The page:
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The First Sail: J. Hillis Miller by Dragan Kujundžić (review)
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I spent many years lugging thick anthologies filled with the wisdom of great men and women whom I rarely thought of as living, breathing, contributing thinkers. It was with great pleasure, then, that I watched Dragan Kujundžić's 2011 documentary film The First Sail: J. Hillis Miller. The film could best be described as a biographical essay: not a birth-to-death account of Miller's life and work but rather a series of vignettes that show the scholar as a person, a lively and vital contributor to the academy and the world beyond it. The film is divided into six chapters, each of which serves to bring Miller himself, more than his work, to life for the viewer. His work and contributions to literary criticism are not neglected nor ignored—in fact, one scene shows Miller pointing out shelves and piles of books he's written or contributed to—but rather seem present as afterthoughts or side notes to a perspective on Miller more as a man than as a great mind of the past—we see the gentle, kind, open, opinionated, passionate, competitive, and still questioning man behind the curtain, not the great and powerful Oz. This observation may seem trivial to established scholars, but for a student just beginning to engage Miller's ideas, it can enliven the texts she is studying to know and see the living, breathing, questioning and interesting person behind the famous seminal articles and books.

The film opens on a black screen, the sound of the murmuring ocean lapping against a shore punctuated every few seconds by a foghorn, then a shot of the lighthouse on Deer Isle, Maine, fades in, with title credits superimposed against a lovely blue sky. Then a jump cut to Miller and a friend standing on a dock readying a dinghy to row out to Miller's small sailboat (christened Frippery III). His friend rows, while, in a voiceover, Pamela Gilbert introduces Miller prior to his 2006 keynote speech at a conference on Jacques Derrida at the University of Florida. This introduction is almost the only reference in the film to Miller's eminent place in the world of literary thought; Gilbert's listing of Miller's many honors and positions and book titles—which she admits is woefully abbreviated—is the only time in the film when we get a sense of how important Miller's varied and often pioneering contributions to the fields of "nineteenth- and twentieth-century English, American, and comparative literature and, of course, literary theory, . . . phenomenological criticism, speech act theory, deconstruction, cultural studies [and] queer theory" are (Gilbert). As if to counter Gilbert's encomium, Miller's first comments at the podium are delivered laughingly and somewhat self-deprecatingly. He tells the conference audience— almost as if he were anticipating the nature of Kujundžić's vivifying filmed interview—that "this is a very lighthearted lecture"—he could have said, "film"—"but," he continues, referring to the conference talk he's about to give, "it has a subtitle, . . . which is horror autotoxicus. Horror autotoxicus was . . . the name given a century ago by the visionary bacteriologist Paul Ehrlich to autoimmunity. He called this horror autotoxicus, so this is really a lecture"—again, he might have said, prophesying The First Sail, a "film""about horror autotoxicus," that is, autoimmunity. Kujundžić and Miller show us a man too warm to wear his suit coat and possessed of a mind that, like each one of ours, conjures false memories (in this case of Wallace Stevens wearing high-button shoes and a celluloid collar because he was an insurance executive). Thus they have given us in The First Sail a sort of autoimmunity to the attitude of so many students that, like me, read Miller's work (and Derrida's and de Man's and any number of others') as freestanding prose or thought without a living mind moving behind and through and even subsequently beyond it.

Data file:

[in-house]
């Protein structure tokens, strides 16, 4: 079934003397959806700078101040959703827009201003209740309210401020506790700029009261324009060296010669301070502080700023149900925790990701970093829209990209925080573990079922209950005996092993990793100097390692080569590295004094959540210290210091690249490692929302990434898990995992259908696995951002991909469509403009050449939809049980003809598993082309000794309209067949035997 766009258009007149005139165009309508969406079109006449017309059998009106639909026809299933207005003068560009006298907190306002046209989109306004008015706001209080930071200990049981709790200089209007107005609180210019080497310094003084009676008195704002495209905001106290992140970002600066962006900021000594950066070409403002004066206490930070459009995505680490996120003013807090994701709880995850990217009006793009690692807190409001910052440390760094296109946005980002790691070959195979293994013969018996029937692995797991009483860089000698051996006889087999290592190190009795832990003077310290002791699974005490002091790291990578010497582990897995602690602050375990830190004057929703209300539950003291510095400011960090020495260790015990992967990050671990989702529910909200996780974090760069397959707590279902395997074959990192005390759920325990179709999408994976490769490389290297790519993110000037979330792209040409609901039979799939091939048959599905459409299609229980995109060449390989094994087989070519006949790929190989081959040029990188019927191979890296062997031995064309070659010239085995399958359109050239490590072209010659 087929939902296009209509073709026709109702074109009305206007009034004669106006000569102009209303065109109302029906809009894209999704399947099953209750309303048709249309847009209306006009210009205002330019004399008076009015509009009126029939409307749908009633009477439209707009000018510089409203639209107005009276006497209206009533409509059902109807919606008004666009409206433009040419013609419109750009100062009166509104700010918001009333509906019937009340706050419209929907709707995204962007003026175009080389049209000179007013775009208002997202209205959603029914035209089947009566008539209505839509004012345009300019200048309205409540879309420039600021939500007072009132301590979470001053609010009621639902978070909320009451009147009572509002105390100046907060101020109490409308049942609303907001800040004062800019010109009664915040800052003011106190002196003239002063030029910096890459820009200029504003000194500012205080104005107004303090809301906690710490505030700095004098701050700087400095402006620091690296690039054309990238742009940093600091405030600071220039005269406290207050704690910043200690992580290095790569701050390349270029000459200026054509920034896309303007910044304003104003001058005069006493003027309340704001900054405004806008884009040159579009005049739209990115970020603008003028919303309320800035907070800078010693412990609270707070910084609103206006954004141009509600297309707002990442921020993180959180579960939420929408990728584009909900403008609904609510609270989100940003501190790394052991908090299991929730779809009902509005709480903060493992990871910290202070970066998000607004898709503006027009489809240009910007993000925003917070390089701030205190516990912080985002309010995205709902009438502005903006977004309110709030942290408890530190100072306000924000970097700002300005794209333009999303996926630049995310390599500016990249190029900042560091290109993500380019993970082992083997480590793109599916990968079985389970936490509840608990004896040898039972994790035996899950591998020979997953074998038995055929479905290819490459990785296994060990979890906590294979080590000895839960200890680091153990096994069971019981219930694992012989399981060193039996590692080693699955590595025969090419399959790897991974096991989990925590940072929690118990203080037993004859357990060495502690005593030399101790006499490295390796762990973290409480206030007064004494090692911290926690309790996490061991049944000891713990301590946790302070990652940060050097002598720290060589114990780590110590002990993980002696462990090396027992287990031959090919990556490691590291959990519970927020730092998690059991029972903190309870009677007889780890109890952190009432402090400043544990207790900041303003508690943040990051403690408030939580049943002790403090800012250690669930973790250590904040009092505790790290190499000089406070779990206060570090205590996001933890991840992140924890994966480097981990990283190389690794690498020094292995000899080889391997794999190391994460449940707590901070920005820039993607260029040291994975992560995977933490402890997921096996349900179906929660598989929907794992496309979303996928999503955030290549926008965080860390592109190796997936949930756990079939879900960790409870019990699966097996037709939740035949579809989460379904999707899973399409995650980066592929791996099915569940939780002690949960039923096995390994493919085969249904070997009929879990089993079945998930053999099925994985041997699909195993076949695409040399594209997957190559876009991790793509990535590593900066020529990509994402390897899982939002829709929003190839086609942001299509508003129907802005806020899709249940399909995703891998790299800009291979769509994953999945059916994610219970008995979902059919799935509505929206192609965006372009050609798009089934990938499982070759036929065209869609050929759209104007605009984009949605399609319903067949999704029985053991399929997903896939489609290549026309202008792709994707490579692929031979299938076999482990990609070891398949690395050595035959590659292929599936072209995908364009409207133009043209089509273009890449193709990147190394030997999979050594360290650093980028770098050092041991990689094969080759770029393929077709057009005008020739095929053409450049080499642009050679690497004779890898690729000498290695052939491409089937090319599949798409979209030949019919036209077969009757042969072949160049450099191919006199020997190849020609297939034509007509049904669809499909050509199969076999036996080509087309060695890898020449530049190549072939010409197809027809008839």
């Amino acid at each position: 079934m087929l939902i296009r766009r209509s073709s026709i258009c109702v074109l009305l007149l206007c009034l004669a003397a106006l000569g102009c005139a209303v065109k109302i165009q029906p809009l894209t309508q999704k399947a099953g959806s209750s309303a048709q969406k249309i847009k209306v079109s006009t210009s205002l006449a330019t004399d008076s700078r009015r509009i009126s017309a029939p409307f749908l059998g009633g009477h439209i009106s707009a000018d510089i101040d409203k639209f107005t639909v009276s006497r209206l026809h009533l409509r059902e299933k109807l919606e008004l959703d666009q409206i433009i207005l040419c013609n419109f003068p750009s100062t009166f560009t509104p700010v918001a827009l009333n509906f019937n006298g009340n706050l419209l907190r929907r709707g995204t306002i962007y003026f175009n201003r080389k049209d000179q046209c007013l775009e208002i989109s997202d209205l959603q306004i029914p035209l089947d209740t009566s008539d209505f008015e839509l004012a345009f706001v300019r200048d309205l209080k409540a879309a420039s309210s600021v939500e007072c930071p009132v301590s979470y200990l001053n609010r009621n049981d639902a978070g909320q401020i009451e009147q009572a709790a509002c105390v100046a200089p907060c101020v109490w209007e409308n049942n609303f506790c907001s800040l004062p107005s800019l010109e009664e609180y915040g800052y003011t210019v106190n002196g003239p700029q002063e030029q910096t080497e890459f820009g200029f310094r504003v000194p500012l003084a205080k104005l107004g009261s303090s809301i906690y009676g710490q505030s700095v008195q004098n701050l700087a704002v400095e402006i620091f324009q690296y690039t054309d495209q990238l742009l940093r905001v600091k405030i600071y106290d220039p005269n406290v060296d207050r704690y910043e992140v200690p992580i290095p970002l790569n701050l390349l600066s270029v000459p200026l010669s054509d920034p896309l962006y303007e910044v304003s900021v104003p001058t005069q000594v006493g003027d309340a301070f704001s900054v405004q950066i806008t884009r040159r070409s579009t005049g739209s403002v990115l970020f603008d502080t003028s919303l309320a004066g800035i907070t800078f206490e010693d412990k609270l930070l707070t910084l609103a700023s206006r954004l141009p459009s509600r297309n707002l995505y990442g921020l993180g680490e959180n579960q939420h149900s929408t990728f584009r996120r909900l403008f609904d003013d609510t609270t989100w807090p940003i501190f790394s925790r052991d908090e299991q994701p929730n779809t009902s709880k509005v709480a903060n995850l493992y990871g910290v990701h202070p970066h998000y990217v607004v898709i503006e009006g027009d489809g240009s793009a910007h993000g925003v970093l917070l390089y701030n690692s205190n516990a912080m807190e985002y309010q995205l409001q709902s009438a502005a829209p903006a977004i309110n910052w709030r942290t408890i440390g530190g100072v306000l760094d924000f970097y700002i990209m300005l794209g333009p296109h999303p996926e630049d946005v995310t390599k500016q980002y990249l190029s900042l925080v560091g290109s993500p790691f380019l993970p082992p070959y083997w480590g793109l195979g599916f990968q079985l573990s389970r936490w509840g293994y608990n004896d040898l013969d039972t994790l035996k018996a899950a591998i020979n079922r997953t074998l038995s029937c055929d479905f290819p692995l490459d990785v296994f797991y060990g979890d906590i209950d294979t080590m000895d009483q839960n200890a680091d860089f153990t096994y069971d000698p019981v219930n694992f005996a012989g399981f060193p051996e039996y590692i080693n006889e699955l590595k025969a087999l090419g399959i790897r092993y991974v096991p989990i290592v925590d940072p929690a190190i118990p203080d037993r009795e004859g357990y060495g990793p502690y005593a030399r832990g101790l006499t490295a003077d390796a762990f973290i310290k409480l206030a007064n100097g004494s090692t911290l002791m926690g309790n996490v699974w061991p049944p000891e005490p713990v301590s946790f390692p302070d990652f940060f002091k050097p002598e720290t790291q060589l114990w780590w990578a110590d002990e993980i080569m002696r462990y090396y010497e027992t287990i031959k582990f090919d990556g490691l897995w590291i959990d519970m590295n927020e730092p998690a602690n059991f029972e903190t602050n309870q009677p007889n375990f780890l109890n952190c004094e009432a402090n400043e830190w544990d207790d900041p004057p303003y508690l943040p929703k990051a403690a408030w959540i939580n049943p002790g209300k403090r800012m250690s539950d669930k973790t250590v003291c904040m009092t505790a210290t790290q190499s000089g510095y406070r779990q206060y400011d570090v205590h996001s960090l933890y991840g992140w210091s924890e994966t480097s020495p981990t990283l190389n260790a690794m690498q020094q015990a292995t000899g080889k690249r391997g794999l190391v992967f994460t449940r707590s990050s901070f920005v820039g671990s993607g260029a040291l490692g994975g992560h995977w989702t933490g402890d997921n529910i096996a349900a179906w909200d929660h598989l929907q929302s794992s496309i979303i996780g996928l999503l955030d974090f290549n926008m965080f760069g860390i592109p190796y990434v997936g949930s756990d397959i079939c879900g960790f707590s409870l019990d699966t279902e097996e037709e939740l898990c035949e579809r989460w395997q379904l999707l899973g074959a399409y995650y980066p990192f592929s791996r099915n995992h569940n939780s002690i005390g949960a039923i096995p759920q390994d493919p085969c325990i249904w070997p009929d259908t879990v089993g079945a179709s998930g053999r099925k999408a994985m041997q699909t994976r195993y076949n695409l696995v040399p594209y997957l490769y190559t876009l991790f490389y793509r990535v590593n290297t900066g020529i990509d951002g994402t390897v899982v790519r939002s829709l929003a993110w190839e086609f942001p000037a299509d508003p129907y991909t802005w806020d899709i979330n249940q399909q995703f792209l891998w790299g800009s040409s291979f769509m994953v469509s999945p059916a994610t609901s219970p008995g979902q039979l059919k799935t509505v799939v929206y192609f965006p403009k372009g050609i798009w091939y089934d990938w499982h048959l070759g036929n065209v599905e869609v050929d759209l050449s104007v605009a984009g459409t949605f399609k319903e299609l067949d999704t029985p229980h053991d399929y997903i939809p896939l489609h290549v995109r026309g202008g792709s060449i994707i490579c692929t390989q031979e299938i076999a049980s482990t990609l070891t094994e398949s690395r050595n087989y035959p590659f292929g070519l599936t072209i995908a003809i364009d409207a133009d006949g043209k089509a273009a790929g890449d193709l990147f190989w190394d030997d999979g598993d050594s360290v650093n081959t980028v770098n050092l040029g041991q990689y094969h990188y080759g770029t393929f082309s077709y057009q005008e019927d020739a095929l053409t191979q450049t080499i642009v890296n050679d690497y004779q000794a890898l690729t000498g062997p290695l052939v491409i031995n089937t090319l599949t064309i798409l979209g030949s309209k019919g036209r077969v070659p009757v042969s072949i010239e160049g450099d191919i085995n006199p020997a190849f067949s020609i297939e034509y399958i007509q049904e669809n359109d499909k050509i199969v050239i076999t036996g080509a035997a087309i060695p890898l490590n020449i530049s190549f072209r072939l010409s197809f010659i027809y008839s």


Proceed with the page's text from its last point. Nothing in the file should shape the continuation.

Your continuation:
Through most of the first chapter, filmed principally in the president's house at the University of Florida, Miller talks about his father's professional and personal achievements: after being instrumental in the creation of the SUNY system...


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